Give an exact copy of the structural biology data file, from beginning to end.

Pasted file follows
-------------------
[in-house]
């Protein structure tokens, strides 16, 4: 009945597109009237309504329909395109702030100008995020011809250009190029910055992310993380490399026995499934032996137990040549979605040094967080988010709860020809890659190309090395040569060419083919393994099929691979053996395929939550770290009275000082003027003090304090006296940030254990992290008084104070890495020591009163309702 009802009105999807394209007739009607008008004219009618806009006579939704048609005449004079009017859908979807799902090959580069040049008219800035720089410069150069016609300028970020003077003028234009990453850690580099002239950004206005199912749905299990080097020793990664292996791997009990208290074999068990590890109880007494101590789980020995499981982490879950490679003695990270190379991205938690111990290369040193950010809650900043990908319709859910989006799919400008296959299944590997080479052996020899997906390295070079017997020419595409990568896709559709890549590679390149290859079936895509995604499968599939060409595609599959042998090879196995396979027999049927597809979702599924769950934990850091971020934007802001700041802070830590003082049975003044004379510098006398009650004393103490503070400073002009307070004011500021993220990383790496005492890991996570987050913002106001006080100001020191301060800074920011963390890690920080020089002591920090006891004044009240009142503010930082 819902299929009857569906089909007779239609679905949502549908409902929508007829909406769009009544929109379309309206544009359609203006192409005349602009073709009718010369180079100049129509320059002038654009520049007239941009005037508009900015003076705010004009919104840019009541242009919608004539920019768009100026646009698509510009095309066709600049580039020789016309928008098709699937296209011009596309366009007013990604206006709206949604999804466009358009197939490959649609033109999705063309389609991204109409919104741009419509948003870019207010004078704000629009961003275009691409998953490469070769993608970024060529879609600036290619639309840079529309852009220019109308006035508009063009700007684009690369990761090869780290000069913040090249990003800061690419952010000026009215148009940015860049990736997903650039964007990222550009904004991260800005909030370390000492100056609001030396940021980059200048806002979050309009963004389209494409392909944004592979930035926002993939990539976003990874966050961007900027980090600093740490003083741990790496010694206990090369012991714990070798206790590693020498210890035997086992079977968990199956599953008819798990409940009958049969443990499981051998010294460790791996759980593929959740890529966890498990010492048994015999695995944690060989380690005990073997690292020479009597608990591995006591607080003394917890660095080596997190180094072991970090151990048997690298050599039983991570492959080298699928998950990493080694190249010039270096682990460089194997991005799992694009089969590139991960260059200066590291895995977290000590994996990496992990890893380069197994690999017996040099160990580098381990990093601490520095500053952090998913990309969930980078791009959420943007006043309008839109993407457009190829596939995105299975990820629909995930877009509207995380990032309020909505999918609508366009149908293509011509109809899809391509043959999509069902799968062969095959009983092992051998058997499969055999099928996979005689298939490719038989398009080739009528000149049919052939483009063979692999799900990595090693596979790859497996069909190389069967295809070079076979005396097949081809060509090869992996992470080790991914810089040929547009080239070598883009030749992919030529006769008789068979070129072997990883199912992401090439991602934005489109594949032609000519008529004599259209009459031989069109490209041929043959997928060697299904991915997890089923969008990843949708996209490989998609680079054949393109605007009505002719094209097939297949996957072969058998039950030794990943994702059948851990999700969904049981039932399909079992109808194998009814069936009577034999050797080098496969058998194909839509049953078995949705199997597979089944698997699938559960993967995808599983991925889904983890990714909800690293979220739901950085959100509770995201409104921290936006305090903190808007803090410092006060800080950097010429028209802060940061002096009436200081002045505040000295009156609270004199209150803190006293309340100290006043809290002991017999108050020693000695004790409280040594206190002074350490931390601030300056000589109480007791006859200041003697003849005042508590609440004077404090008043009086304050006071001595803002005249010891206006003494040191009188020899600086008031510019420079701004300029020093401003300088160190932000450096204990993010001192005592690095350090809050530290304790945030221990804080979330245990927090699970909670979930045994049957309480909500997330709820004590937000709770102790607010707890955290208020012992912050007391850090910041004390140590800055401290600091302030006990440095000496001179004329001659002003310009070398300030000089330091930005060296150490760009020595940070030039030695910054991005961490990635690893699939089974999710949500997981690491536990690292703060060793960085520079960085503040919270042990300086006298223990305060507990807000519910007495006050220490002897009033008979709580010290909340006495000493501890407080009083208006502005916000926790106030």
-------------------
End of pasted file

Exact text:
[in-house]
């Protein structure tokens, strides 16, 4: 009945597109009237309504329909395109702030100008995020011809250009190029910055992310993380490399026995499934032996137990040549979605040094967080988010709860020809890659190309090395040569060419083919393994099929691979053996395929939550770290009275000082003027003090304090006296940030254990992290008084104070890495020591009163309702 009802009105999807394209007739009607008008004219009618806009006579939704048609005449004079009017859908979807799902090959580069040049008219800035720089410069150069016609300028970020003077003028234009990453850690580099002239950004206005199912749905299990080097020793990664292996791997009990208290074999068990590890109880007494101590789980020995499981982490879950490679003695990270190379991205938690111990290369040193950010809650900043990908319709859910989006799919400008296959299944590997080479052996020899997906390295070079017997020419595409990568896709559709890549590679390149290859079936895509995604499968599939060409595609599959042998090879196995396979027999049927597809979702599924769950934990850091971020934007802001700041802070830590003082049975003044004379510098006398009650004393103490503070400073002009307070004011500021993220990383790496005492890991996570987050913002106001006080100001020191301060800074920011963390890690920080020089002591920090006891004044009240009142503010930082 819902299929009857569906089909007779239609679905949502549908409902929508007829909406769009009544929109379309309206544009359609203006192409005349602009073709009718010369180079100049129509320059002038654009520049007239941009005037508009900015003076705010004009919104840019009541242009919608004539920019768009100026646009698509510009095309066709600049580039020789016309928008098709699937296209011009596309366009007013990604206006709206949604999804466009358009197939490959649609033109999705063309389609991204109409919104741009419509948003870019207010004078704000629009961003275009691409998953490469070769993608970024060529879609600036290619639309840079529309852009220019109308006035508009063009700007684009690369990761090869780290000069913040090249990003800061690419952010000026009215148009940015860049990736997903650039964007990222550009904004991260800005909030370390000492100056609001030396940021980059200048806002979050309009963004389209494409392909944004592979930035926002993939990539976003990874966050961007900027980090600093740490003083741990790496010694206990090369012991714990070798206790590693020498210890035997086992079977968990199956599953008819798990409940009958049969443990499981051998010294460790791996759980593929959740890529966890498990010492048994015999695995944690060989380690005990073997690292020479009597608990591995006591607080003394917890660095080596997190180094072991970090151990048997690298050599039983991570492959080298699928998950990493080694190249010039270096682990460089194997991005799992694009089969590139991960260059200066590291895995977290000590994996990496992990890893380069197994690999017996040099160990580098381990990093601490520095500053952090998913990309969930980078791009959420943007006043309008839109993407457009190829596939995105299975990820629909995930877009509207995380990032309020909505999918609508366009149908293509011509109809899809391509043959999509069902799968062969095959009983092992051998058997499969055999099928996979005689298939490719038989398009080739009528000149049919052939483009063979692999799900990595090693596979790859497996069909190389069967295809070079076979005396097949081809060509090869992996992470080790991914810089040929547009080239070598883009030749992919030529006769008789068979070129072997990883199912992401090439991602934005489109594949032609000519008529004599259209009459031989069109490209041929043959997928060697299904991915997890089923969008990843949708996209490989998609680079054949393109605007009505002719094209097939297949996957072969058998039950030794990943994702059948851990999700969904049981039932399909079992109808194998009814069936009577034999050797080098496969058998194909839509049953078995949705199997597979089944698997699938559960993967995808599983991925889904983890990714909800690293979220739901950085959100509770995201409104921290936006305090903190808007803090410092006060800080950097010429028209802060940061002096009436200081002045505040000295009156609270004199209150803190006293309340100290006043809290002991017999108050020693000695004790409280040594206190002074350490931390601030300056000589109480007791006859200041003697003849005042508590609440004077404090008043009086304050006071001595803002005249010891206006003494040191009188020899600086008031510019420079701004300029020093401003300088160190932000450096204990993010001192005592690095350090809050530290304790945030221990804080979330245990927090699970909670979930045994049957309480909500997330709820004590937000709770102790607010707890955290208020012992912050007391850090910041004390140590800055401290600091302030006990440095000496001179004329001659002003310009070398300030000089330091930005060296150490760009020595940070030039030695910054991005961490990635690893699939089974999710949500997981690491536990690292703060060793960085520079960085503040919270042990300086006298223990305060507990807000519910007495006050220490002897009033008979709580010290909340006495000493501890407080009083208006502005916000926790106030």